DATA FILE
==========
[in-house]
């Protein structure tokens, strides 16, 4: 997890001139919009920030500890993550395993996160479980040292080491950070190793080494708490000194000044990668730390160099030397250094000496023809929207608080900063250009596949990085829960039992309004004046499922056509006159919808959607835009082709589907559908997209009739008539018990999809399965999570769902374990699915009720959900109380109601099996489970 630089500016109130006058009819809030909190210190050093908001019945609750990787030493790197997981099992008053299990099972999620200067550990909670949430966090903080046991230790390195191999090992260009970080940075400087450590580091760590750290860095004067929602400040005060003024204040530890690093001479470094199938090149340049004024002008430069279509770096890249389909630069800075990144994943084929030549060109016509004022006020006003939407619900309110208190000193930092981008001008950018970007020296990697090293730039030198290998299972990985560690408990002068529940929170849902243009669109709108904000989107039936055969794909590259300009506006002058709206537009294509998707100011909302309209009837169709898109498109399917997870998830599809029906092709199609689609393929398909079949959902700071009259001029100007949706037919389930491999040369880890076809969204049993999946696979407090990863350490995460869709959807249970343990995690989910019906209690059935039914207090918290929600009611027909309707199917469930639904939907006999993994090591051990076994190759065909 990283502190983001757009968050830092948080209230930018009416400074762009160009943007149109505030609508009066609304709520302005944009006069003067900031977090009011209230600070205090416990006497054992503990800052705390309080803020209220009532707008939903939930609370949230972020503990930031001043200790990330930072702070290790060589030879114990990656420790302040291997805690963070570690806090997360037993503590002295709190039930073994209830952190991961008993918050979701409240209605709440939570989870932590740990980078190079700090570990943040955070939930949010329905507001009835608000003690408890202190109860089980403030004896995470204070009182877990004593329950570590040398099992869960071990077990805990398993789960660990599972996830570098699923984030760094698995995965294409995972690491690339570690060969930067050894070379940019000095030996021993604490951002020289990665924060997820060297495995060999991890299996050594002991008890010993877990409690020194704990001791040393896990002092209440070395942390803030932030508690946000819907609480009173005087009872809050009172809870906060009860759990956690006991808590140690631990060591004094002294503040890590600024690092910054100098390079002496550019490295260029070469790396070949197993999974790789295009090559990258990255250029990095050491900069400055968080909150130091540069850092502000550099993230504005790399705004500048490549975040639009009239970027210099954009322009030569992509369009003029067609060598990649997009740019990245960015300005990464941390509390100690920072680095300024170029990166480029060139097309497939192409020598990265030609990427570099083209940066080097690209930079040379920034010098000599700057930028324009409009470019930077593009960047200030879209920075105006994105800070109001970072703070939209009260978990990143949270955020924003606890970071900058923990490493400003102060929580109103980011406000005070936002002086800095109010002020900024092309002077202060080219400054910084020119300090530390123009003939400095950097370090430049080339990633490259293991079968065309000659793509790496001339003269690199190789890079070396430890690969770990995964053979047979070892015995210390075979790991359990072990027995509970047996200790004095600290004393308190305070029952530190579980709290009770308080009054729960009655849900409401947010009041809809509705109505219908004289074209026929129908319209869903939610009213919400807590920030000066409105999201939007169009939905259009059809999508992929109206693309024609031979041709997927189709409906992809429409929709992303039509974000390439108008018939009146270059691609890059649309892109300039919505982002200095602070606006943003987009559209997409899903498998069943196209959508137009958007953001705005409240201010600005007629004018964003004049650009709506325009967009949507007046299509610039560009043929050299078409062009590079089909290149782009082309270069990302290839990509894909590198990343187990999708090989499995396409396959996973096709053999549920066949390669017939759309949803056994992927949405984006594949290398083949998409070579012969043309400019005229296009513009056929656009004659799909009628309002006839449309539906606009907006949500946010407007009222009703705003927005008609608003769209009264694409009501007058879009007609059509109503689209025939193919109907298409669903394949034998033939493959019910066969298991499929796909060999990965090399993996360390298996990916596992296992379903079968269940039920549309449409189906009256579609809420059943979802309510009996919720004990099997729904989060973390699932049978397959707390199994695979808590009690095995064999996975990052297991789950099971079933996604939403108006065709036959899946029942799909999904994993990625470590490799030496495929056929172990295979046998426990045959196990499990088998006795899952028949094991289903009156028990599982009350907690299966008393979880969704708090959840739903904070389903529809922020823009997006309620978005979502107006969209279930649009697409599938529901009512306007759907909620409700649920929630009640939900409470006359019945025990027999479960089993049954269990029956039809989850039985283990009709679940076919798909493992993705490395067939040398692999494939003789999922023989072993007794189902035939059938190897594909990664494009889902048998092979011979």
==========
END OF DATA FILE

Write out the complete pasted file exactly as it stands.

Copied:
[in-house]
């Protein structure tokens, strides 16, 4: 997890001139919009920030500890993550395993996160479980040292080491950070190793080494708490000194000044990668730390160099030397250094000496023809929207608080900063250009596949990085829960039992309004004046499922056509006159919808959607835009082709589907559908997209009739008539018990999809399965999570769902374990699915009720959900109380109601099996489970 630089500016109130006058009819809030909190210190050093908001019945609750990787030493790197997981099992008053299990099972999620200067550990909670949430966090903080046991230790390195191999090992260009970080940075400087450590580091760590750290860095004067929602400040005060003024204040530890690093001479470094199938090149340049004024002008430069279509770096890249389909630069800075990144994943084929030549060109016509004022006020006003939407619900309110208190000193930092981008001008950018970007020296990697090293730039030198290998299972990985560690408990002068529940929170849902243009669109709108904000989107039936055969794909590259300009506006002058709206537009294509998707100011909302309209009837169709898109498109399917997870998830599809029906092709199609689609393929398909079949959902700071009259001029100007949706037919389930491999040369880890076809969204049993999946696979407090990863350490995460869709959807249970343990995690989910019906209690059935039914207090918290929600009611027909309707199917469930639904939907006999993994090591051990076994190759065909 990283502190983001757009968050830092948080209230930018009416400074762009160009943007149109505030609508009066609304709520302005944009006069003067900031977090009011209230600070205090416990006497054992503990800052705390309080803020209220009532707008939903939930609370949230972020503990930031001043200790990330930072702070290790060589030879114990990656420790302040291997805690963070570690806090997360037993503590002295709190039930073994209830952190991961008993918050979701409240209605709440939570989870932590740990980078190079700090570990943040955070939930949010329905507001009835608000003690408890202190109860089980403030004896995470204070009182877990004593329950570590040398099992869960071990077990805990398993789960660990599972996830570098699923984030760094698995995965294409995972690491690339570690060969930067050894070379940019000095030996021993604490951002020289990665924060997820060297495995060999991890299996050594002991008890010993877990409690020194704990001791040393896990002092209440070395942390803030932030508690946000819907609480009173005087009872809050009172809870906060009860759990956690006991808590140690631990060591004094002294503040890590600024690092910054100098390079002496550019490295260029070469790396070949197993999974790789295009090559990258990255250029990095050491900069400055968080909150130091540069850092502000550099993230504005790399705004500048490549975040639009009239970027210099954009322009030569992509369009003029067609060598990649997009740019990245960015300005990464941390509390100690920072680095300024170029990166480029060139097309497939192409020598990265030609990427570099083209940066080097690209930079040379920034010098000599700057930028324009409009470019930077593009960047200030879209920075105006994105800070109001970072703070939209009260978990990143949270955020924003606890970071900058923990490493400003102060929580109103980011406000005070936002002086800095109010002020900024092309002077202060080219400054910084020119300090530390123009003939400095950097370090430049080339990633490259293991079968065309000659793509790496001339003269690199190789890079070396430890690969770990995964053979047979070892015995210390075979790991359990072990027995509970047996200790004095600290004393308190305070029952530190579980709290009770308080009054729960009655849900409401947010009041809809509705109505219908004289074209026929129908319209869903939610009213919400807590920030000066409105999201939007169009939905259009059809999508992929109206693309024609031979041709997927189709409906992809429409929709992303039509974000390439108008018939009146270059691609890059649309892109300039919505982002200095602070606006943003987009559209997409899903498998069943196209959508137009958007953001705005409240201010600005007629004018964003004049650009709506325009967009949507007046299509610039560009043929050299078409062009590079089909290149782009082309270069990302290839990509894909590198990343187990999708090989499995396409396959996973096709053999549920066949390669017939759309949803056994992927949405984006594949290398083949998409070579012969043309400019005229296009513009056929656009004659799909009628309002006839449309539906606009907006949500946010407007009222009703705003927005008609608003769209009264694409009501007058879009007609059509109503689209025939193919109907298409669903394949034998033939493959019910066969298991499929796909060999990965090399993996360390298996990916596992296992379903079968269940039920549309449409189906009256579609809420059943979802309510009996919720004990099997729904989060973390699932049978397959707390199994695979808590009690095995064999996975990052297991789950099971079933996604939403108006065709036959899946029942799909999904994993990625470590490799030496495929056929172990295979046998426990045959196990499990088998006795899952028949094991289903009156028990599982009350907690299966008393979880969704708090959840739903904070389903529809922020823009997006309620978005979502107006969209279930649009697409599938529901009512306007759907909620409700649920929630009640939900409470006359019945025990027999479960089993049954269990029956039809989850039985283990009709679940076919798909493992993705490395067939040398692999494939003789999922023989072993007794189902035939059938190897594909990664494009889902048998092979011979």